Shanghai Shanghai Odds & Ends


Odds & Ends

Before you go, it may be helpful to understand how Shanghai fits into the bigger picture of China’s national history, especially since its history differs so greatly from many of mainland China’s other large cities.
 
A wonderful, albeit dense, comprehensive guide to China’s long history is the Cambridge Illustrated History of China by Patricia Buckley Ebrey, available at most large bookstores and online at Amazon.com. While not exactly a “beach read,” this is a great introduction to the immense and oftentimes incredible history of China.
 
Before heading to Shanghai you might also want to take a look at the Lonely Planet Guide to Shanghai, Shanghai: A History in Photographs by Liu Heung Shing and Karen Smith, On China by Henry Kissinger, and Life and Death in Shanghai by Nien Cheng.
 
Haggling: Except at grocery stores and large malls, you can haggle with almost any vendor. At the famous street markets, haggling is might as well be mandatory. A safe price to start with is 10x less than the shopkeeper’s original offer. Decide how much you want to pay ahead of time, be firm, and if you don’t get your asking price walk away.
 
Zoomdojo Shanghai City Guide Shanghai Fun Facts
Wi-Fi: Lots of restaurants and shopping malls have free Wi-Fi. Ask the wait-staff for the password. Fast free Wi-Fi is also available at Starbucks. Internet Cafes are becoming far and few between, so if you are in a pinch and really need to use a computer it’s best to visit the business center of any large hotel chain or ask locals for the nearest Wi-Fi hotspot.
 
Cell Phones: The best option is to purchase a pay-as-you-go SIM card. You can put your Chinese SIM card in your American phone but carrying an iPhone or an expensive smartphone around Shanghai can be hazardous. Petty thieves in the subway will look to snatch them out of your hands or pockets. You may be better off investing in an inexpensive Chinese phone. You can purchase a simple cell phone at any phone retailer (found every few blocks). SIM cards and SIM recharge cards are sold in many locations including at kiosks in most subway stations.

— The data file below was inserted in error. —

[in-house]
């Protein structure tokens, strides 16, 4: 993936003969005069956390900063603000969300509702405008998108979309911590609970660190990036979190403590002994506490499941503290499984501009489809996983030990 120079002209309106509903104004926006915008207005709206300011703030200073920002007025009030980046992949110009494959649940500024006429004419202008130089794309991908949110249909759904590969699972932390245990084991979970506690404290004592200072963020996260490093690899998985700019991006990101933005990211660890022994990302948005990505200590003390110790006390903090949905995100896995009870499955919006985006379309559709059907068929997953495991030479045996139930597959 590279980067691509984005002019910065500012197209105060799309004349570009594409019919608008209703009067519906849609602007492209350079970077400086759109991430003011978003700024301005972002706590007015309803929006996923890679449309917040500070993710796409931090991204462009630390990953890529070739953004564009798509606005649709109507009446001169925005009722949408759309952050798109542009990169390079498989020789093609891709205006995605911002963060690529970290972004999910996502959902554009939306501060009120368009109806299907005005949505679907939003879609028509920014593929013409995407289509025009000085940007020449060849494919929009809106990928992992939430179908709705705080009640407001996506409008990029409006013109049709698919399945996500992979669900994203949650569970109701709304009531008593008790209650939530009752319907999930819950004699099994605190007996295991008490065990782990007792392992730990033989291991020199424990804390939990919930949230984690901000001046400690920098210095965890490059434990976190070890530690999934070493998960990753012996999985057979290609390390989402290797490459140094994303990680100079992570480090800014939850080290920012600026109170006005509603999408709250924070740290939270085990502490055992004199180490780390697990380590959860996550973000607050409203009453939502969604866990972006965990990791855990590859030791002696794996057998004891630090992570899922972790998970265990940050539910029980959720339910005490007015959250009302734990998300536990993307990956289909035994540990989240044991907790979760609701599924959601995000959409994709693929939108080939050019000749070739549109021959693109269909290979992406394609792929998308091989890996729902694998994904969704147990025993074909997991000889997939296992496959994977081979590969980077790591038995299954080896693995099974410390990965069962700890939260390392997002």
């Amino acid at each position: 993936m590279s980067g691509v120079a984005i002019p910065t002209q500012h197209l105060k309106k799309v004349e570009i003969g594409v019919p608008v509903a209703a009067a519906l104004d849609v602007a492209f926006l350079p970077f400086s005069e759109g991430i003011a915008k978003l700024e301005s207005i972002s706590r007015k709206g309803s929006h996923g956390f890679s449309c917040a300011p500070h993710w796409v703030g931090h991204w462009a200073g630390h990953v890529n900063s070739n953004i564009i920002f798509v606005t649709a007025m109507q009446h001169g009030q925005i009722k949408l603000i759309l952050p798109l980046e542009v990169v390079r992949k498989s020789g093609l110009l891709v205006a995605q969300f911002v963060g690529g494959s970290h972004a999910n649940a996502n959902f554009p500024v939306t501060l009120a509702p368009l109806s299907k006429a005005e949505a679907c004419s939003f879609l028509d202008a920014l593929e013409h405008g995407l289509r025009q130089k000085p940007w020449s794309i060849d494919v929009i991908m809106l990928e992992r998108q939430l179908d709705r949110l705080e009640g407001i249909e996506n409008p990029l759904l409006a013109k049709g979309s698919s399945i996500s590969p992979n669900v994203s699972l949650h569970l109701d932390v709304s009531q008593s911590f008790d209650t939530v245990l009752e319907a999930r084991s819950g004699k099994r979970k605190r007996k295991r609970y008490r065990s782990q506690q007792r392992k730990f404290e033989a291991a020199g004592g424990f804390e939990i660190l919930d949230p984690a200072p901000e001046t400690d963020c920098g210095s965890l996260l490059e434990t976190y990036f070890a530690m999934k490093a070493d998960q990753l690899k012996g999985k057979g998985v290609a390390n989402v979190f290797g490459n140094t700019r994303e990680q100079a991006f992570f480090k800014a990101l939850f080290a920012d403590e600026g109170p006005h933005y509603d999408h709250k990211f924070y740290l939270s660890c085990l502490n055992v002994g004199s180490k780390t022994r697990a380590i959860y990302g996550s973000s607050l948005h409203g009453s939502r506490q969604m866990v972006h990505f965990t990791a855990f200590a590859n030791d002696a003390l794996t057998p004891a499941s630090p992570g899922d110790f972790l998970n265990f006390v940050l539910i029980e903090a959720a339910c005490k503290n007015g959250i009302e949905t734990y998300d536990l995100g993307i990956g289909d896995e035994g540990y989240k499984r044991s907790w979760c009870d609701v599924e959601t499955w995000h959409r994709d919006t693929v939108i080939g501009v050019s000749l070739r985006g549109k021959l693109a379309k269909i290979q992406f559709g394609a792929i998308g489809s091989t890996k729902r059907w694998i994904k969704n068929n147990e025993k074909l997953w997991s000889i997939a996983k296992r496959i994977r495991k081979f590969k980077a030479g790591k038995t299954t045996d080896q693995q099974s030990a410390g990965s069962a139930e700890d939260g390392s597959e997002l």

Gyms and Exercise: Very rarely will apartment complexes have gyms in their buildings but there are fitness centers throughout the city that have monthly and yearly plans. Two popular chains are Will’s Gym and California Fitness. Membership fees can vary - so try to negotiate prices and ask for student discounts.
 
Finding friends: Shanghai locals are very friendly and almost always interested in practicing their English! It is not uncommon for locals to approach Westerners and strike up a conversation in shaky English, handing over a business card and asking for your email so that they can keep in touch and practice their English. If you are looking to connect with other expats try smartshanghai.com; it’s a good place to look for events and happy hours at foreigner-friendly bars and restaurants.
 
Business Cards: The exchange of business cards is standard practice in China. So bring plenty or find a local print shop and have ones made listing your Chinese cellphone number.
 
Reading/News: There is a foreign language bookstore on Fuzhou Road that has a large stock of books and magazines in English and in other languages. The New York Times recently launched their Chinese website and is a good source for online news.
 
Health and Wellness: Local pharmacies and branches of Watson’s sell some medications. However, it is best to pack a good supply of medications you might need during your stay. For serious health issues there are a number of clinics throughout the city that cater to Westerners and English-speakers. Also register with your embassy ahead of time, in case of emergencies. International SOS is a helpful insurance policy that is provided to students by many University healthcare plans.
 
Shanghai began its life as a major port city and has remained so. Besides shipping, however, Shanghai’s increasingly diversified economy now includes industries like architecture, construction, real estate, retail, shipbuilding, agriculture, manufacturing, biotechnology, healthcare, financial services, transportation, information technology (IT).